With hundreds of children, faculty and staff working closely together day after day, school buildings and facilities are a bountiful breeding ground for all kinds of biohazards. There are significant challenges for building supervisors and facility managers to keep schools safe and free of dangerous contaminants, and to recognize and properly respond to biohazards in schools.
Tom Peter, a Certified Industrial Hygienist and biohazard remediation expert from Infection Control Technologies, recently presented “Biohazard Awareness in Schools” to the New Jersey Buildings and Grounds Association Central Chapter meeting in Union, NJ. His discussion examined what facility managers need know to identify and safely clean up potential biohazard spills and contaminations.
Biohazards can occur during emergency situations, or simply manifest from standing maintenance or cleaning issues. They can be brought in as contagious outbreaks by students and staff, or through animal or insect infestations.
Whether from broken pipes or roof leaks, water damage requires careful drying and repair to prevent microbial growth. If the water contains contaminants (gray water) or sewage (black water), facility managers must take specific precautions including the use of Hazmat protective gear, proper removal of contaminated materials, and specialized cleaning and disinfectants.
Contaminated water from floods and leaks requires specialized cleaning and disinfection.
Mold and Bacteria
Ongoing exposure to mold and bacteria within school facilities poses health risks to inhabitants. Preventative measures – draining and cleaning fountains and shower heads, regular maintenance of cooling towers – are essential to limit outbreaks. Safe and effective bacteria and mold remediation goes well beyond mold removal. The extent of the outbreak, location of the growth and type of organism determine the degree of containment, dust control, HEPA equipment, personal protective gear and contaminated waste disposal that is needed. Special attention must be paid to HVAC systems to remove mold and prevent further spread.
Mold and bacteria hidden in walls and HVAC ducts and fans are dangerous facility contaminants.
Unfortunately, outbreaks of highly-contagious diseases like flu, Norovirus, Meningitis, Ebola, and C.diff (clostridium difficile) are common in school settings. School administrators are tasked with implementing protocols and policies to limit these occurrences. Building supervisors and facility managers must be well trained in disinfection and decontamination requirements when outbreaks do happen. They must also be aware of common sources of easily transmitted infections like MRSA, Impetigo, Ringworm, and Herpes. Regular cleaning and disinfection for gyms, locker rooms and equipment is imperative to minimize risk of outbreak.
Highly-contagious infectious outbreaks in schools are commonly spread on gym equipment, showers and fountains.
Blood and Bodily Fluids
When faced with cleanup and removal of blood, urine, feces or vomit, special care must be taken for the safety of the worker and the building inhabitants. The potential for dangerous pathogens like HIV and Hepatitis dictates “Universal Precautions” be taken: Treating all human blood and other potentially infectious material (OPIM) as if known to be infectious for blood-borne pathogens. Accepted cleanup procedures and controls must be in place and readily available.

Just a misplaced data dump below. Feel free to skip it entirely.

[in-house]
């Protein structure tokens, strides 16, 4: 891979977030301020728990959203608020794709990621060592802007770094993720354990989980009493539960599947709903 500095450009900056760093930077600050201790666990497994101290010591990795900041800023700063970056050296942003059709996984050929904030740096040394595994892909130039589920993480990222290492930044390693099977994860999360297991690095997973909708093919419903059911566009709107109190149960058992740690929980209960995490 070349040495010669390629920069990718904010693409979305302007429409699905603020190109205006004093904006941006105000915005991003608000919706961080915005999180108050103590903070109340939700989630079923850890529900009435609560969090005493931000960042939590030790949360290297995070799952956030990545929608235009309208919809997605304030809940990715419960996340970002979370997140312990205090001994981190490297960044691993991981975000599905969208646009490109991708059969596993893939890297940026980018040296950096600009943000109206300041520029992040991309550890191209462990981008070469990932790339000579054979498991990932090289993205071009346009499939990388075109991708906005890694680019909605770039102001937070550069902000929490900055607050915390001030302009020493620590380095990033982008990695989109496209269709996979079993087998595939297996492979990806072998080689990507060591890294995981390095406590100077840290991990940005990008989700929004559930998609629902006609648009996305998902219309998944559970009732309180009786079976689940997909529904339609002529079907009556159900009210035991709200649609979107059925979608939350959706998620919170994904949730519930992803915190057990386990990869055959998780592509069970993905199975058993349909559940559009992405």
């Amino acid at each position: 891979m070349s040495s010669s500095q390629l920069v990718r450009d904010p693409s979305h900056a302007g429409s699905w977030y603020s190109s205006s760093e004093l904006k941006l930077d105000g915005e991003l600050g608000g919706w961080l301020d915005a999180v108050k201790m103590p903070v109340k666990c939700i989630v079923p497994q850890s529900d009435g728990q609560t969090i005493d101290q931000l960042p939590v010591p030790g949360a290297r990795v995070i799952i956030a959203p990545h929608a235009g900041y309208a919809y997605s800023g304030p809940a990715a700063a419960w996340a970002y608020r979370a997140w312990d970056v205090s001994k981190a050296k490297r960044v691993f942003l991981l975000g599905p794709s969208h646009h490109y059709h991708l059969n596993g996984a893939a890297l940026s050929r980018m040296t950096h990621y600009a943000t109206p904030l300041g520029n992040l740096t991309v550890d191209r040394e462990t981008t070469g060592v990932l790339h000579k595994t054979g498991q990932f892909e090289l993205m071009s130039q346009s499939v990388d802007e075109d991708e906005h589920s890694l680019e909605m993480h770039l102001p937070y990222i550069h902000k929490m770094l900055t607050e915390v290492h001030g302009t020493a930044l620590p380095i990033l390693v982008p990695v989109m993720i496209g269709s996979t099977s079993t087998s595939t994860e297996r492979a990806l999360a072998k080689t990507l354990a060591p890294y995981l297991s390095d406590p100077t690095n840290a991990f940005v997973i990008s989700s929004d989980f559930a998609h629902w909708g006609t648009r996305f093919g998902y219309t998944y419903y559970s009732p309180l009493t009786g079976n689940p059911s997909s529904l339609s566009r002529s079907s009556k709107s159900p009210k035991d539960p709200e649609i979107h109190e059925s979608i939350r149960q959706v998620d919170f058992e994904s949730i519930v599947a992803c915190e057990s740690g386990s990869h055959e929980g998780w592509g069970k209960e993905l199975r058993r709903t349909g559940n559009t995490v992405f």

Animals & Environmental Hazards
Biological health hazards from animals are typically caused by feces and urine left in nests and hiding places. Raccoons, bats, and birds are some common culprits. Feces can contain parasites like roundworm, and dried feces in buildings or near HVAC systems can cause Histoplasmosis, a fungal lung infection. There are also man-made hazards, like discarded needles (“Sharps”) that can find their way in and around schools. All of these must be handled following careful HAZMAT protocol to avoid biohazards in schools.
Environmental sources of biohazards in schools include animal waste in buildings and “sharps” in playgrounds.
What Should School Building Supervisors and Facility Managers Do in the Face of Biohazards?
Recognize there are different levels of biohazard risk.
The CDC and NIH define levels of pathogenic risk from Biosafety Level 1 (BSL1) – not known to consistently cause disease in healthy adult humans – to BSL4 – Posing a high risk of air-transmitted infections that are frequently fatal and without treatment or vaccines. These levels dictate requirements for safety equipment, procedures and qualifications of those undertaking the biohazard containment, cleanup, and remediation.
Proper evaluation of biohazard risk levels dictate when specialized remediation protocols and certifications are necessary.
Put procedures, training, equipment and resources in place to prevent biological hazards and to quickly and safely respond to biohazard emergencies when they occur.
- Evaluate the facility to identify existing and potential hazards and available resources.
- Provide training and education for building staff.
- Ensure that equipment and cleaning supplies and methods are in keeping with accepted guidelines.
- Engage an established, highly-trained biohazard cleanup company in advance to provide immediate and appropriate response when specialized certifications are required.
For more information about managing biohazards in schools or any commercial or municipal facility, contact Infection Control Technologies
Infection Control Technologies, (ICT) a division of Insurance Restoration Specialists, Inc. (IRS) is one of the nation’s leading Building Hygiene contractors performing high risk Mold Remediation, Trauma Scene Cleanup, Sewage Cleanup, and other high risk biological decontamination throughout New Jersey and the New York City and Philadelphia areas.